Starset Society
TSS STEM Q&A with:  Engineer Ashley Mages

TSS STEM Q&A with: Engineer Ashley Mages

The Starset Society is reaching out to STEM professionals across the globe and asking them questions about their career fields and the technology used.  TSS is showcasing the work done by electrical engineer, Ashley Mages.

Good morning, Ashley. Will you explain, please, what you do in your current position? What does that entail?

I work as an Electrical Automations Engineer. Our company designs systems to be installed at our customer’s industrial plants. I get to design electrical panels, program the systems to function, set up and troubleshoot the system. 

How long have you worked in the engineering field?

I graduated with my Bachelor’s in Engineering five years ago and I have worked as an engineer since. 

What industrial plants do you service? And how do these systems help those plants?

Our company works with power plants and manufacturing plants. We make systems to pneumatically convey material. So we have a stream of air in pipes that we introduce material into – moving it from one place to another.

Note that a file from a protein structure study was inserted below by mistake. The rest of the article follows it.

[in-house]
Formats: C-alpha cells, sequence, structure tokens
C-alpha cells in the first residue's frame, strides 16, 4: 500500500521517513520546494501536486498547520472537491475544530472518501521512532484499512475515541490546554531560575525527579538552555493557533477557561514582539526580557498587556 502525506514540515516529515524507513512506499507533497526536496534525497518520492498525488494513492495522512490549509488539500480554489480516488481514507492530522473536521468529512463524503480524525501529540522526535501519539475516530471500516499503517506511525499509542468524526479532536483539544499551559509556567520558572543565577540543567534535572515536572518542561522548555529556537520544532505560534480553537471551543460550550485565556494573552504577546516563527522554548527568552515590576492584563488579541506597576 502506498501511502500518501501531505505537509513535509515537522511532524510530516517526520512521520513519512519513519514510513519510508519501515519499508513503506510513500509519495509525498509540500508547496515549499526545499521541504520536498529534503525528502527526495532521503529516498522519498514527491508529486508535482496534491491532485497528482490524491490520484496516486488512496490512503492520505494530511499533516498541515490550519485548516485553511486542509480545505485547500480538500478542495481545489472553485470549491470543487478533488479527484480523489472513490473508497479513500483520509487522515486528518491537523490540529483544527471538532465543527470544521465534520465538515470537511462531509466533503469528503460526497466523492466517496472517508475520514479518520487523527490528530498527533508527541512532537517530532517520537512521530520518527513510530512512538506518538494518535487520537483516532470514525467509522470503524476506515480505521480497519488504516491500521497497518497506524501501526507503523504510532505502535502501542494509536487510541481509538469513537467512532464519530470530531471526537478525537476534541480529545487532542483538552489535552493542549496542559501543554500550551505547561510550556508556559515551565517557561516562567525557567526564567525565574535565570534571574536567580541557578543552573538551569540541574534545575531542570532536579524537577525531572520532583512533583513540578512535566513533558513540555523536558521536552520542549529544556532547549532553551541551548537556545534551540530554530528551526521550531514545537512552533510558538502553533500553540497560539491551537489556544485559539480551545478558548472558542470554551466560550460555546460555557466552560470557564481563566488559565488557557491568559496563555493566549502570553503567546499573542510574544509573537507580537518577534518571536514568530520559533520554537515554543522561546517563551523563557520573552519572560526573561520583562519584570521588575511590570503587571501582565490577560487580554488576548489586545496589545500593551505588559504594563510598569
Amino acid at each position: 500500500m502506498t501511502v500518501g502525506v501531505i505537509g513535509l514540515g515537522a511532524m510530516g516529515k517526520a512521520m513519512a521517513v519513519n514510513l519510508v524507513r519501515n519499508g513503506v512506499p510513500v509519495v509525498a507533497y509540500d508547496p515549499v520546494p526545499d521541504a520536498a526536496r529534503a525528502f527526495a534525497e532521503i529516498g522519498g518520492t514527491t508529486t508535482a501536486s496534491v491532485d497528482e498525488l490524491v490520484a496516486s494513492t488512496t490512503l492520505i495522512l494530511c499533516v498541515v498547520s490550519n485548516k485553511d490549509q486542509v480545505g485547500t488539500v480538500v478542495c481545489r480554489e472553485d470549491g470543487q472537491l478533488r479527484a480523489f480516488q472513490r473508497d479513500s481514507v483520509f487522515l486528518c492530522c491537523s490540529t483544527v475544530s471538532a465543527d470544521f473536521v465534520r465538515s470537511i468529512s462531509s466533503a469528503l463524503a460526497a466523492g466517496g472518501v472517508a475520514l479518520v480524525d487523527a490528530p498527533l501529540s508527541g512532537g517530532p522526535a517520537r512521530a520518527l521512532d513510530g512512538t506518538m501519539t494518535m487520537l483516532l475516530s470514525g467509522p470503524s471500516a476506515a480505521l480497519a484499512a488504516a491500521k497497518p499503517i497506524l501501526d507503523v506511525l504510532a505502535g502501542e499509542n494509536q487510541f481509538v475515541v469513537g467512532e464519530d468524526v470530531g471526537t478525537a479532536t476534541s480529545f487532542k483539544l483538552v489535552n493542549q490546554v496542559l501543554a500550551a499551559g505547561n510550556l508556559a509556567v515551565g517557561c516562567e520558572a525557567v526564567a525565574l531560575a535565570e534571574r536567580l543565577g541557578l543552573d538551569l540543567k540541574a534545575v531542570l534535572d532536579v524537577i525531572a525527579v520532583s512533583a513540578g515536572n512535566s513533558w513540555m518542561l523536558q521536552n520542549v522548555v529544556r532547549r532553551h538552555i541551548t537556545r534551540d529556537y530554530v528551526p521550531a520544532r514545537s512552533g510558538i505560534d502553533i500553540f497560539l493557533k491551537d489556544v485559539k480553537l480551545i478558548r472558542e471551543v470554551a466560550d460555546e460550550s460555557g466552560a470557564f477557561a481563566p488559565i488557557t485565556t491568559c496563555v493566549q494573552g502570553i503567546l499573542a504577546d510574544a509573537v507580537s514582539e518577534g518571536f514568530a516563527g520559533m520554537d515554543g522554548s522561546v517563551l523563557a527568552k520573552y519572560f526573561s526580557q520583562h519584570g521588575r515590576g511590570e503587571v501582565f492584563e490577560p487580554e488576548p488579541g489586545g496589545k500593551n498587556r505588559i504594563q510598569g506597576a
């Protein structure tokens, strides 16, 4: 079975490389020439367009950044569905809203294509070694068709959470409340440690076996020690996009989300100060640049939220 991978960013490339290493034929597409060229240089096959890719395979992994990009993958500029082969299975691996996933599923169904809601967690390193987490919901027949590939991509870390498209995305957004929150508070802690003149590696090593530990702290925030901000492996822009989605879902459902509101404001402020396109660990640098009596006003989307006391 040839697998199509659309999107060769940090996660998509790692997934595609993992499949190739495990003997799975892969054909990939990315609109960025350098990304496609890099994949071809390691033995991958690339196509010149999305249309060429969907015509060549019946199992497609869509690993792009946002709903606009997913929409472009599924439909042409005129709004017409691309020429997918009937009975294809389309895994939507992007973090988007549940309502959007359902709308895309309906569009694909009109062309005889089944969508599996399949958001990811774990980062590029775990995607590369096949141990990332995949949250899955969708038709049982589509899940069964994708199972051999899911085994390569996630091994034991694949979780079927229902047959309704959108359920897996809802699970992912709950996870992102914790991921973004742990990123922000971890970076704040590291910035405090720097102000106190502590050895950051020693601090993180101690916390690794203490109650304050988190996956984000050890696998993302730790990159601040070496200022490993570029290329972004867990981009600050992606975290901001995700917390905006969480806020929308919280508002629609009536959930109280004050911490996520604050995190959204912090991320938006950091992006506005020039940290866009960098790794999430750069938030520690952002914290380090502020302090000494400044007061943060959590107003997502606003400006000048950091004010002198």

When we work with power plants we set up a system to bring a substance (often hydrated lime) into their process. The lime reacts with the gases to mitigate sulphur oxide levels. When we work with manufacturing plants we utilize scales to measure the material that goes into a recipe for a product.

You received a Bachelors of Science in Mechanical Engineering. What are some of the differences you’ve seen from school versus being in the work field?

There are a lot of differences from school to industry. I like to think of school as proving that you have what it takes. There are so many different fields of engineering; school is a taste of some of the most common paths and a foundational understanding. The most applicable part of school is the strengthening of problem solving and critical thinking skills, but almost all of what I do has been learned on the job. 

What parts of a project do you most enjoy?

My favorite part of a project is the debug portion. I get to work directly with the system, and whether it is in the code or the physical instruments, I have a puzzle to figure out and find a solution to find. At times it is very frustrating and some days everything seems to go wrong, but I just stay focused on finding a solution. 

Have you noticed a change in the way technology has been used for your job? Has technology provided more solutions or created more problems?

More solutions are created from technology. Things like remotely accessing systems allow for faster and less costly solutions. Things become more possible, efficient and easier with more tools.

Do you have any advice for future engineers or individuals interested in your field?

Find an internship as soon as you can. Don’t be afraid to say you don’t know something, you might get the chance to learn even more. It’s okay to not know everything.

The Starset Society

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